Many financial institutions are inadvertently slipping into noncompliance with anti-money laundering rules even as regulators turn up the heat, according to a white paper released Tuesday by PricewaterhouseCoopers.
The report argues that without vigilant monitoring and maintenance, banks can easily slide into so-called "AML drift." "At many financial institutions, inadequate attention and resources have been dedicated to maintaining and sustaining the core components of AML programs that may now have been in place for more than a decade, leading to gaps in AML compliance," the report says.
Compliance breakdowns tend to occur in three areas, according to the report: processes and updates, technology and organization.
To stay abreast of AML compliance on processes and updates, the report recommends that lenders keep an eye on the compliance issues prompting consent orders and fines at other companies. This will help them identify potential holes in their own processes. The report also recommends that lenders ensure that new products are properly accounted for in AML monitoring systems.
Technology can also be a stumbling block for AML compliance, according to the report.
"Many firms implemented AML surveillance technology systems several years ago, and they were set up as a point-in-time solution," John Sabatini, a partner in PricewaterhouseCoopers' Risk Assurance practice and leader of the firm's Advanced Risk & Compliance Analytics Services, said in a Tuesday press release. "However, the enormity of change occurring within these firms" including changes in customer behavior and product offerings "makes the initial implementation of these systems obsolete, leading firms and regulators to call for their replacement."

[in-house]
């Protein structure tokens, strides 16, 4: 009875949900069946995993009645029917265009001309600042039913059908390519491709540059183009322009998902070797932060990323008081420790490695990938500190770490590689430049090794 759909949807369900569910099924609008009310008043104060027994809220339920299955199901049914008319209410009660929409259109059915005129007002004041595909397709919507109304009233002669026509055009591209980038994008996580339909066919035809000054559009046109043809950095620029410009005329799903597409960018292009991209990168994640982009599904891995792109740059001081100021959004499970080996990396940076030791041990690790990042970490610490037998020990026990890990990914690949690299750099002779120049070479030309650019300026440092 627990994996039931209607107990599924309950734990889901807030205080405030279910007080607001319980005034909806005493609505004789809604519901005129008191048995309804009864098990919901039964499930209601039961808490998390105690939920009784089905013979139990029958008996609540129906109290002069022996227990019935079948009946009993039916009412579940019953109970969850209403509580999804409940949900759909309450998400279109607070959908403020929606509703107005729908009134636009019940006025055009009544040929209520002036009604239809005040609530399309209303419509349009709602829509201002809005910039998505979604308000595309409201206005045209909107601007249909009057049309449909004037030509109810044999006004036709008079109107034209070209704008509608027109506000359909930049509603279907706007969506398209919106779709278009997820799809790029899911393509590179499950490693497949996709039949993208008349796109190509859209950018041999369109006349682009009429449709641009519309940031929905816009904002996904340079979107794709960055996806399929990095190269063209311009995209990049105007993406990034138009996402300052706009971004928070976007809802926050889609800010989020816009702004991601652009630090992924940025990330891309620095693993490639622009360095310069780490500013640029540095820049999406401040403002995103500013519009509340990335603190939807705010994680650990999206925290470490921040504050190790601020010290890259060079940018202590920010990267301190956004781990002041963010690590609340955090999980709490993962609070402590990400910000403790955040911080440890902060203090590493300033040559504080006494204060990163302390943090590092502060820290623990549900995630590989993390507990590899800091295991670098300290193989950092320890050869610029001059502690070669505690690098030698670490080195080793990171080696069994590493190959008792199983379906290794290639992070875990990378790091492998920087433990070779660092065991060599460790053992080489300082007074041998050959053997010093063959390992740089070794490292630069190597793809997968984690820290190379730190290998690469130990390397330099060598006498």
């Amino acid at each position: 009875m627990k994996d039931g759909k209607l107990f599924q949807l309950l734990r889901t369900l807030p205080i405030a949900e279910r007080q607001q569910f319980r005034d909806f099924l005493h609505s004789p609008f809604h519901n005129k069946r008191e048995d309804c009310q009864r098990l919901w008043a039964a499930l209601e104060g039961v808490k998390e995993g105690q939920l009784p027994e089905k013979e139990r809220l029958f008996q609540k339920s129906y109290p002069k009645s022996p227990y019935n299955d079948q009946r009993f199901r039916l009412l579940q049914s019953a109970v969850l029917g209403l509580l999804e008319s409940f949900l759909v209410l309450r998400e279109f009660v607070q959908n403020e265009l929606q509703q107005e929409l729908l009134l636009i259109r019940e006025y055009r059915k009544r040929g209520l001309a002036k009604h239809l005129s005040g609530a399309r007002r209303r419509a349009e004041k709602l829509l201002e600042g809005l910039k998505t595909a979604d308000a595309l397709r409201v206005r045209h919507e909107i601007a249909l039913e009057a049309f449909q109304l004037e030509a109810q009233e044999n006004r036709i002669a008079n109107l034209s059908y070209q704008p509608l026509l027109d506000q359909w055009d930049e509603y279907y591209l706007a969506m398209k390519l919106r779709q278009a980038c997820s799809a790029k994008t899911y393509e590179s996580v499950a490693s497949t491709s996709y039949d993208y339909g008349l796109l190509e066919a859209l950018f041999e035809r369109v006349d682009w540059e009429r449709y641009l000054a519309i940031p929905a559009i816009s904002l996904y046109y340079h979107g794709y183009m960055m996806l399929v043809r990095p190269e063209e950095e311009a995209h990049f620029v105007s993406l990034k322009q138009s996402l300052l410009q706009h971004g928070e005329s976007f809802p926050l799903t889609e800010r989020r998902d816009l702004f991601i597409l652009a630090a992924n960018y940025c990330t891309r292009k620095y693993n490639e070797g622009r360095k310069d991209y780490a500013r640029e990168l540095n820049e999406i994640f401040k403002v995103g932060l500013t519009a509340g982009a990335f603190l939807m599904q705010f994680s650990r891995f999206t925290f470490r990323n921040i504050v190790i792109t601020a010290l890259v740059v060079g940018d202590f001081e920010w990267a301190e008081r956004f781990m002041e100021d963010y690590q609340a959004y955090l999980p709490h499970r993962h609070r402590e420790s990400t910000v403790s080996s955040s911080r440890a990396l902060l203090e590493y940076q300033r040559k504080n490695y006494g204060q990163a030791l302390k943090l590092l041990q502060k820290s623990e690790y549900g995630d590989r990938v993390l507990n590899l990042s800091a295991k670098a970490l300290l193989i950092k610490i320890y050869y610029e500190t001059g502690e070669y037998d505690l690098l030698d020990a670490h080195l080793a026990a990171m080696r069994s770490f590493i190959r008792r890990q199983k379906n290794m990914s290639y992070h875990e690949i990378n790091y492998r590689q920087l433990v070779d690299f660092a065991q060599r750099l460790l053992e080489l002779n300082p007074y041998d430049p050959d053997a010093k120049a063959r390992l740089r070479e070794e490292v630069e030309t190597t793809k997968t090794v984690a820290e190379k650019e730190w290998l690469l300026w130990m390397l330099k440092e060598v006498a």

But much of the time, replacing these systems isn't necessary, according to Sabatini. "Organizations should re-evaluate their systems before replacing them to determine if they are configured appropriately based on recent customer activity," he said in the release. "They should then institute governance programs to inform management as to when the systems again begin to drift, causing the alerts they generate to become unproductive."
A lack of ownership over AML compliance can further contribute to AML drift, according to the report. Operations, IT, and Compliance departments can wind up squabbling over accountability, leading to a pass-the-buck mentality that leaves key compliance issues unaddressed.